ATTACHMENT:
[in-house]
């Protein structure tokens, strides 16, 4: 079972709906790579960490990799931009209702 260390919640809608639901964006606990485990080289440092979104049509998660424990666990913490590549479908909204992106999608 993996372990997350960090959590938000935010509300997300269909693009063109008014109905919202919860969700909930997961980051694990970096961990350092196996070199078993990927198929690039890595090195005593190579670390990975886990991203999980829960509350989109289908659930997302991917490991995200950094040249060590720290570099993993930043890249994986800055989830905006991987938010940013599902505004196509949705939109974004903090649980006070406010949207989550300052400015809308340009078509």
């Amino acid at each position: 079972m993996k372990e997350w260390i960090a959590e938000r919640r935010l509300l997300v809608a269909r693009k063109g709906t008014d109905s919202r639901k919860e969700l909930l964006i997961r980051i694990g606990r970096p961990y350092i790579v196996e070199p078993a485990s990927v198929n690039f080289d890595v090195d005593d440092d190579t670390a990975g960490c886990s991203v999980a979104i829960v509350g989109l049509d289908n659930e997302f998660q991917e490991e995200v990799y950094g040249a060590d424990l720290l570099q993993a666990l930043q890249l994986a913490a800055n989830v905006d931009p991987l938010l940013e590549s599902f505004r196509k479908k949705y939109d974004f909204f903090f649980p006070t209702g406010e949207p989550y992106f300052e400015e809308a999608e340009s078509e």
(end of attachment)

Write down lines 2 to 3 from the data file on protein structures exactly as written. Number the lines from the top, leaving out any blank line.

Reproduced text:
């Protein structure tokens, strides 16, 4: 079972709906790579960490990799931009209702 260390919640809608639901964006606990485990080289440092979104049509998660424990666990913490590549479908909204992106999608 993996372990997350960090959590938000935010509300997300269909693009063109008014109905919202919860969700909930997961980051694990970096961990350092196996070199078993990927198929690039890595090195005593190579670390990975886990991203999980829960509350989109289908659930997302991917490991995200950094040249060590720290570099993993930043890249994986800055989830905006991987938010940013599902505004196509949705939109974004903090649980006070406010949207989550300052400015809308340009078509």
């Amino acid at each position: 079972m993996k372990e997350w260390i960090a959590e938000r919640r935010l509300l997300v809608a269909r693009k063109g709906t008014d109905s919202r639901k919860e969700l909930l964006i997961r980051i694990g606990r970096p961990y350092i790579v196996e070199p078993a485990s990927v198929n690039f080289d890595v090195d005593d440092d190579t670390a990975g960490c886990s991203v999980a979104i829960v509350g989109l049509d289908n659930e997302f998660q991917e490991e995200v990799y950094g040249a060590d424990l720290l570099q993993a666990l930043q890249l994986a913490a800055n989830v905006d931009p991987l938010l940013e590549s599902f505004r196509k479908k949705y939109d974004f909204f903090f649980p006070t209702g406010e949207p989550y992106f300052e400015e809308a999608e340009s078509e």